Pickle Barrel House Museum, Grand Marais, MI


The Pickle Barrel House Museum is located on the corner of Lake Avenue and Randolph Street in Grand Marais, Michigan. The House is open daily in July and August from 1:00pm to 4:00pm. In June and September, it is open on weekends from 1:00pm to 4:00pm. There is no admission charge.

Originally situated in the upper peninsula of Michigan along the shore of Lake Superior (Sable Lake), the building functioned as the summer cottage for cartoon illustrator William Donahey and his wife, columnist and children’s writer Mary Dickerson. Donahey was the creator of “The Teenie Weenies”, tiny woodland folk who lived beneath a rose bush.

The Pickle Barrel House was modeled after a small oaken cask seen in an advertisement for Reid Murdock/Monarch Foods that featured the Teenie Weenies.

Teenie Weenies ad for Monarch Foods with a small pickle barrel house

Teenie Weenies ad for Monarch Foods with a small pickle barrel house

With the help of the Pioneer Cooperage Company of Chicago, Monarch Foods built the over-sized pickle barrel as a surprise for the cartoonist’s wife.

By 1937, the house had became a tourist attraction, with sometimes up to 200 people a day showing up to view the unique structure. With their privacy lost, the Donahey’s sold the house to a local business man who moved it to downtown Grand Marais, Michigan.

Over the years, the Pickle Barrel House has been used as a visitors information center, an ice cream stand, and a gift shop.

In 2003, the Historical Society restored the building and turned into a museum that showcases the Teenie Weenies characters whose comic strips ran in the Chicago Tribune for over 50 years.

The Pickle Barrel House before and after restoration

The Pickle Barrel House before and after restoration

Inside the Pickle Barrel House, there is a living area, a pantry, and a black pot-belly stove. A spiral staircase along the wall winds up to a second level to reveal windows that shed light onto two narrow beds. All around the circular room there are frames on the walls displaying images of Donahey’s Teenie Weenies cartoons. The two-story house stands 16 feet high with an attached 8-foot high barrel in the rear, which serves as a kitchen.

Michigan Historical Sign at the Pickle Barrel House

Michigan Historical Sign at the Pickle Barrel House

Outside the museum, there is a metal plaque placed by the Michigan Historical Society that provides visitors a short summary about the charming house and it’s creator. The Pickle Barrel House is listed in the National Register of Historic Places.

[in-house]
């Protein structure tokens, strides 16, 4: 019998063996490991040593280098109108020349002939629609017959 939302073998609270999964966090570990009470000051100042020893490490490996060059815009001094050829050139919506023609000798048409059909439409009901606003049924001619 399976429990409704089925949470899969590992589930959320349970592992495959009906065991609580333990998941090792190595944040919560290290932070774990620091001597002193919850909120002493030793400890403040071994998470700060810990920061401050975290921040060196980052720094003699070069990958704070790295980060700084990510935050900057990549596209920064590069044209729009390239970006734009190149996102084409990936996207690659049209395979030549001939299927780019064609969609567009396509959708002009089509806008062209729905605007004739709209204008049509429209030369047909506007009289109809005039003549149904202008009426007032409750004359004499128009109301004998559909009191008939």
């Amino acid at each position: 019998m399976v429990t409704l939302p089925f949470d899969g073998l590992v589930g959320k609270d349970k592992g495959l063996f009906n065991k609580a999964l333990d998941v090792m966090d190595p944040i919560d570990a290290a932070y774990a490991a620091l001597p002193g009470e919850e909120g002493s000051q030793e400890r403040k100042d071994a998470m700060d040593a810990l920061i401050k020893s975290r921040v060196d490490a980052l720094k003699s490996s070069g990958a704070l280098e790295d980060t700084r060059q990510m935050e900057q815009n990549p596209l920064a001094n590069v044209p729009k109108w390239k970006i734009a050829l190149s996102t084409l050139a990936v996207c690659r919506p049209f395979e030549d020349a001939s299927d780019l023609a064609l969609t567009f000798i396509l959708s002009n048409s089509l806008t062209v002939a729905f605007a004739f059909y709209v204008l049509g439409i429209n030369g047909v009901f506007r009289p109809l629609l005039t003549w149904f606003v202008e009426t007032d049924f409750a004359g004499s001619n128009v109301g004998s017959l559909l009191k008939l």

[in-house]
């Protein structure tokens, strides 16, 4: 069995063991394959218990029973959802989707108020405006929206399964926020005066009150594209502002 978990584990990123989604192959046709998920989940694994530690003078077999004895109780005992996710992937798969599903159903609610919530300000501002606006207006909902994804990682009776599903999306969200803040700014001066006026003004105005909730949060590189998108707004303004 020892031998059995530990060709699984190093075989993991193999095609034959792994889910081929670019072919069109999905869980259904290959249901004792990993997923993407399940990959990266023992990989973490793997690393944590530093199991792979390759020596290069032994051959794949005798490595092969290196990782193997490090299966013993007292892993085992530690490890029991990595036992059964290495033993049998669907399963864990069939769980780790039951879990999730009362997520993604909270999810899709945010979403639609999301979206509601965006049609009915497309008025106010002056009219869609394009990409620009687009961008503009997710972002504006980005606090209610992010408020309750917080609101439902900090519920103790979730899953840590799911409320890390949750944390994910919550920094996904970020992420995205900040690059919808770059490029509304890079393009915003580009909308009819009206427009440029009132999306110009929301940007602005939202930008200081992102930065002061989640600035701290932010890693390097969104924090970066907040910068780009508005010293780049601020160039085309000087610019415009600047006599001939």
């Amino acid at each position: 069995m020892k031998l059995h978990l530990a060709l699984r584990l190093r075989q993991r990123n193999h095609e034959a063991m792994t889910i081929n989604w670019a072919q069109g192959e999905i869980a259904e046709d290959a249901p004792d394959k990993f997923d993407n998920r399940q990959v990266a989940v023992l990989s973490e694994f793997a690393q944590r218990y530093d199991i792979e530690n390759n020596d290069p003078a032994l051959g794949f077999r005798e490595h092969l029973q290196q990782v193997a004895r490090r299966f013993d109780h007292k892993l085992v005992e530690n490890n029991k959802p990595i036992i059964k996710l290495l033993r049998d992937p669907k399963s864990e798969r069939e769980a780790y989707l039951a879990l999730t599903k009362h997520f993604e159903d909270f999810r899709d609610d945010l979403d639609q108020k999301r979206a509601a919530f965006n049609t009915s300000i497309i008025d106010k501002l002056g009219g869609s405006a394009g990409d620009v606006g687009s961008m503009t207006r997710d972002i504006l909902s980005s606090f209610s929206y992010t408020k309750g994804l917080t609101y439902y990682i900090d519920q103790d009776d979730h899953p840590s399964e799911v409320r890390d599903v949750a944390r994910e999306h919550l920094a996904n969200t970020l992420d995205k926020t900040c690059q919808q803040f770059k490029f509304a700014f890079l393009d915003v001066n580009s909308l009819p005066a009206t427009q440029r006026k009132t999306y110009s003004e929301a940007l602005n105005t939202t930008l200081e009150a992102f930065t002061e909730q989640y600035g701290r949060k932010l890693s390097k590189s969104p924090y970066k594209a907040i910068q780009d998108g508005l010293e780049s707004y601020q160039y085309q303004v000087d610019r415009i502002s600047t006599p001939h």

NOTE: Born in Westchester, Ohio, on October 19, 1883, cartoonist William Donahey drew “The Teenie Weenies” from 1912 until his death on February 2, 1970, from ill-health.

The Teenie Weenies made their homes from objects used by their much larger human counterparts. An old hat, boot, jug, tea pot, or rusty tomato can would make an excellent shelter for these industrious woodland creatures.  Among them, Tessie Bone, Lady of Fashion, Cook, Gogo, The Doctor, Chinaman, Turk, Old Soldier, Paddy Pinn and Clown.


Donahey began The Teenie Weenies cartoon strip on June 14, 1914. The first story told the tale of Top Hat house burning down. Prior to working for the Chicago Tribune, Donahey specialized in children’s cartoons while working for the Cleveland Plain Dealer in Ohio.

William Donahey’s widely syndicated comic was inspired by the Scottish-inspired brownie characters of Palmer Cox, another leading illustrator of the time. While Palmer Cox’s used rhymes throughout his cartoons, Donahey relied on prose to tell his stories.

The Teenie Weenie characters were later used as mascots for Reid Murdock/Monarch Canned Foods as seen in advertisements in the Ladies Home Journal.

Donahey’s cartoon strips also appeared in magazines, such as the Saturday Evening Post, as well as books, school primers, handkerchiefs, tin boxes, decals, dolls, and clothing.

Donahey published several books of Teenie Weenie stories, including:

  • The Teenie Weenies (Reilly & Britton, 1916).
  • The Teenie Weenies with Effie E. Baker (Beckley-Cardy Company, 1917).
  • Teenie Weenie Land with Effie E. Baker (Beckley-Cardy Company, 1923).
  • Adventures of the Teenie Weenies (Reilly & Lee, 1920).
  • Down the River with the Teenie Weenies (Reilly & Lee, 1921).
  • The Teenie Weenies Under the Rosebush (Reilly & Lee, 1922).
  • The Teenie Weenies in the Wildwood (Reilly & Lee, 1923).
  • Alice and the Teenie Weenies (Reilly & Lee, 1927).
  • Teenie Weenie Town (Whittlesey House, 1942).
  • Teenie Weenie Days (Whittlesey House, 1944).
  • Teenie Weenie Neighbors (Whittlesey House, 1945)

The Pickle Barrel House Museum
Corner of Lake Avenue and Randolph Street
Grand Marais, MI 49839

The Pickle House Museum (Website)
Grans Marais, Michigan (Website)
Wisconsin Historical Society (Website)
Teenie Weenies Fan Site (Facebook)


Born in Philadelphia, Jerome Alphonse Holst worked 30 years as a librarian. He has since retired and lives in Thomasville, North Carolina. Mr. Holst is also the author of the children’s books “Norman the Troll,” "Norman the Troll and the Haunted House," and "Gretchen and the Gremlins." In addition, he penned the fantasy novel “The Adventures of Glinda Gale,” a retelling of “The Wizard of Oz" and the reference text “The Encyclopedia of Movie and TV Insults.” .

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Posted in Advertising Mascots, Museums

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